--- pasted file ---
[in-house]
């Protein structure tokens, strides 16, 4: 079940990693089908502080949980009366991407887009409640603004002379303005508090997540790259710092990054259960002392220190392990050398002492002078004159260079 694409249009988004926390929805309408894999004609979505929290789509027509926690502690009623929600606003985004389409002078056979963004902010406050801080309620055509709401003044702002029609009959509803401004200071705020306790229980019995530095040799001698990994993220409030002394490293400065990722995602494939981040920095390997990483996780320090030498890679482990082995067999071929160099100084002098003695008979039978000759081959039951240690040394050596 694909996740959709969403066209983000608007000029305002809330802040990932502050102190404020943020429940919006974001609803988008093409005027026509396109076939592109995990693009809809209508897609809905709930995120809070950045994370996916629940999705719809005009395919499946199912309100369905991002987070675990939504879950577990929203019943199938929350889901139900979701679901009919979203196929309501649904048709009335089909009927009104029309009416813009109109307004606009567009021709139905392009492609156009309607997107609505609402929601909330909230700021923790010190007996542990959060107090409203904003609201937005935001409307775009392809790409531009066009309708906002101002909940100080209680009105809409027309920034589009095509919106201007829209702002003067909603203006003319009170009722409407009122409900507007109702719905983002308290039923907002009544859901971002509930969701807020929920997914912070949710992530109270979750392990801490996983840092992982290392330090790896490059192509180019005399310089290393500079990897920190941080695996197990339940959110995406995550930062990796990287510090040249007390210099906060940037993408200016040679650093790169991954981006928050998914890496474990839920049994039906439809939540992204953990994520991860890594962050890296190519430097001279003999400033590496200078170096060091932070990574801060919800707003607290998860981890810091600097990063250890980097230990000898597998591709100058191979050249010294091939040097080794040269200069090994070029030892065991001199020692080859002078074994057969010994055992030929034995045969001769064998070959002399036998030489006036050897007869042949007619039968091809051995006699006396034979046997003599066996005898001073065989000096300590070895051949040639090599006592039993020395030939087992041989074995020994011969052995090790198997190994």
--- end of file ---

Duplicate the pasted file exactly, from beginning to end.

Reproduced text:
[in-house]
């Protein structure tokens, strides 16, 4: 079940990693089908502080949980009366991407887009409640603004002379303005508090997540790259710092990054259960002392220190392990050398002492002078004159260079 694409249009988004926390929805309408894999004609979505929290789509027509926690502690009623929600606003985004389409002078056979963004902010406050801080309620055509709401003044702002029609009959509803401004200071705020306790229980019995530095040799001698990994993220409030002394490293400065990722995602494939981040920095390997990483996780320090030498890679482990082995067999071929160099100084002098003695008979039978000759081959039951240690040394050596 694909996740959709969403066209983000608007000029305002809330802040990932502050102190404020943020429940919006974001609803988008093409005027026509396109076939592109995990693009809809209508897609809905709930995120809070950045994370996916629940999705719809005009395919499946199912309100369905991002987070675990939504879950577990929203019943199938929350889901139900979701679901009919979203196929309501649904048709009335089909009927009104029309009416813009109109307004606009567009021709139905392009492609156009309607997107609505609402929601909330909230700021923790010190007996542990959060107090409203904003609201937005935001409307775009392809790409531009066009309708906002101002909940100080209680009105809409027309920034589009095509919106201007829209702002003067909603203006003319009170009722409407009122409900507007109702719905983002308290039923907002009544859901971002509930969701807020929920997914912070949710992530109270979750392990801490996983840092992982290392330090790896490059192509180019005399310089290393500079990897920190941080695996197990339940959110995406995550930062990796990287510090040249007390210099906060940037993408200016040679650093790169991954981006928050998914890496474990839920049994039906439809939540992204953990994520991860890594962050890296190519430097001279003999400033590496200078170096060091932070990574801060919800707003607290998860981890810091600097990063250890980097230990000898597998591709100058191979050249010294091939040097080794040269200069090994070029030892065991001199020692080859002078074994057969010994055992030929034995045969001769064998070959002399036998030489006036050897007869042949007619039968091809051995006699006396034979046997003599066996005898001073065989000096300590070895051949040639090599006592039993020395030939087992041989074995020994011969052995090790198997190994």